District Attorney David Lozier has sent a letter directly to the chambers of a Beaver County judge, asking that he keep from public view a Beaver Police dash cam video that shows Officer Jeffrey Wijnen-riems’ arrest of James Edward Cicco in August of last year.
Common Pleas Judge Dale Fouse dismissed the remaining felony charges filed by Officer Wijnen-riems against James Cicco following a hearing last month that saw the man’s defense attorney play the dash cam video frame-by-frame in open court. Judge Fouse determined there was no evidence to substantiate charges filed by Offier Wijnen-riems that Cicco had resisted arrest or taunted his police K-9 Czar during the incident. Cicco was hospitalized for three days as a result of bite wounds sustained during the encounter.
The Beaver Countian had sought a copy of the dash cam video for publication following a March 28th hearing for pretrial motions in the case; while Clerk of Courts Judy Enslen at first said she would provide a copy of the exhibit that had been filed with her office, she ultimately failed to make arrangements and never returned a phone call to provide an explanation as to why she was withholding the record.
A court docket for the case was subsequently updated to show that the video exhibit was being stored in a safe inside of the Clerk of Courts Office rather than in the case file itself.
A Right-to-Know request was then filed by the Beaver Countian on April 5th seeking any emails, faxes, or correspondence between the District Attorney’s Office and the Clerk of Courts, that produced a letter written on March 29th by District Attorney David Lozier to Judge Dale Fouse. Lozier’s letter shows it had been copied to Clerk of Courts Judy Enslen and James Cicco’s defense attorney.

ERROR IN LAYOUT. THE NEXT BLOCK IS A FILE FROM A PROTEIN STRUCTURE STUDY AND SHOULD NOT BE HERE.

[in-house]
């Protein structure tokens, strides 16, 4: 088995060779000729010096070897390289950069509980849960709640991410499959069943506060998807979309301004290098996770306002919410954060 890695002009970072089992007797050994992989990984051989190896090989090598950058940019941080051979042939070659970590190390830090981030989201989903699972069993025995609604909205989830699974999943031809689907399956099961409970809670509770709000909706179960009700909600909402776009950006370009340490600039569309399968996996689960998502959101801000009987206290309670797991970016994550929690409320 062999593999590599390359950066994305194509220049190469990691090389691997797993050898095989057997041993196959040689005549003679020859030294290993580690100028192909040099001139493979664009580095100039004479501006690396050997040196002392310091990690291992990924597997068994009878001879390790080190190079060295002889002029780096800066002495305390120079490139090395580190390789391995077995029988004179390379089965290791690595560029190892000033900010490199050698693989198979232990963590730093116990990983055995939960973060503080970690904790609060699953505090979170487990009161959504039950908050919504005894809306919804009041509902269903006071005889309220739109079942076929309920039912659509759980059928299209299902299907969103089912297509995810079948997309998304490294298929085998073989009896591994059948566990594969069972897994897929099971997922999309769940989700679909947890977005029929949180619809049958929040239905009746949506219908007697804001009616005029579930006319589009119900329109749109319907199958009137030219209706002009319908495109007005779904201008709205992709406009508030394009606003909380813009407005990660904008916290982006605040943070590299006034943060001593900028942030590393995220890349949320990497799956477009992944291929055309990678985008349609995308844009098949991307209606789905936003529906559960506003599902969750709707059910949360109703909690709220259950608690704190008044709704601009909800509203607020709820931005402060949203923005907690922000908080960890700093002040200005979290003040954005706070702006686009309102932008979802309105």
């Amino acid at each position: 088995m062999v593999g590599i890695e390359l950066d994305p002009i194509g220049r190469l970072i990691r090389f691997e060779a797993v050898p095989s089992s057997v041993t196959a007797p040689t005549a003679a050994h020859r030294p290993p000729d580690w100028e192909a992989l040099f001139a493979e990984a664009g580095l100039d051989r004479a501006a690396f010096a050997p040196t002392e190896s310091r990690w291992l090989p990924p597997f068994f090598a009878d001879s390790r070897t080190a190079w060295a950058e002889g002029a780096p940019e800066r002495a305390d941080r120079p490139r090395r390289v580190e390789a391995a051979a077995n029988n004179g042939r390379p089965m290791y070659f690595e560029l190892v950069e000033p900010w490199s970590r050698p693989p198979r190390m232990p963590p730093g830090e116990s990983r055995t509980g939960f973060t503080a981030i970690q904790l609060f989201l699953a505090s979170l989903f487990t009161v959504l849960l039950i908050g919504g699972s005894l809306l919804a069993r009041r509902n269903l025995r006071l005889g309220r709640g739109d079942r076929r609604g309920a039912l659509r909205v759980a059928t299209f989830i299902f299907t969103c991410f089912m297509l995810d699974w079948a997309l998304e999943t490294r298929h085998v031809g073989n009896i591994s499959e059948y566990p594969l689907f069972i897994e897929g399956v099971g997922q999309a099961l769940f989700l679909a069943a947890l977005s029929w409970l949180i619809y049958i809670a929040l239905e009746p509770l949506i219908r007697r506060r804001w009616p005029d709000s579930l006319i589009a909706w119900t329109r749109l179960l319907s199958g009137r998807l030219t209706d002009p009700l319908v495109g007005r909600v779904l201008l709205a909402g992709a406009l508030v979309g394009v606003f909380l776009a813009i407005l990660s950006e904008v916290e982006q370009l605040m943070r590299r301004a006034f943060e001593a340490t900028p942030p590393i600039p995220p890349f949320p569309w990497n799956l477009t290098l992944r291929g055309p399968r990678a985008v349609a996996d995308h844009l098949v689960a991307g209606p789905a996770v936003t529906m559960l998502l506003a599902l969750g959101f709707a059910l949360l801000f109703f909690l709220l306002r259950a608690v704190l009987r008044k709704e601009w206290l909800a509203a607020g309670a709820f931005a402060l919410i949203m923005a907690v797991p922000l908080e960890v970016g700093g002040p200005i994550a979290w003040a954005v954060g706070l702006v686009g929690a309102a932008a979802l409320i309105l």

District Attorney Lozier’s letter to Judge Fouse asked him to not release the dash cam video to the public, reasoning the exhibit may be the subject of a motion to suppress and could unduly influence a potential jury. Lozier informed Judge Fouse that he had denied a Right-to-Know request previously submitted by the Beaver Countian for the video.
“My office refused that request pursuant to the ongoing criminal investigation exception,” wrote Lozier. “I reasoned that the raw video created or collected during a criminal investigation should be withheld from public release due to the possibility that some or all of the video could later be suppressed by the court.”
The video has since been played as an exhibit in open court by both the prosecution and defense during hearings on criminal charges that had been filed against Cicco.
“That open records request is ongoing,” continued District Attorney Lozier in his letter. “The open records request is the proper forum for such a request and such a release.”
Although the Beaver Countian has purposefully chosen to follow directives by the District Attorney’s Office during the open records request process, the office’s actions and assertions over the course of several months remain in apparent contradiction to the Pennsylvania Right-to-Know Law (see: Editorial: Our Efforts To Show You The Beaver Police Dash Cam Video That Officials Really Don’t Want You To See).
The Beaver Countian’s efforts to obtain the video from the District Attorney’s Office through open records procedures is separate and distinct from its efforts to obtain the exhibit from the court system itself. Despite District Attorney Lozier’s assertions to Judge Fouse, the Pennsylvania Right-to-Know act is not applicable to the judiciary and does not govern court documents. The Pennsylvania Supreme Court has separately held that the public has a presumptive right to most court records including exhibits shown in open court regardless of their potential admissibility.
District Attorney Lozier argued in his letter that the dash cam video itself was not a part of the official record in the case against James Cicco.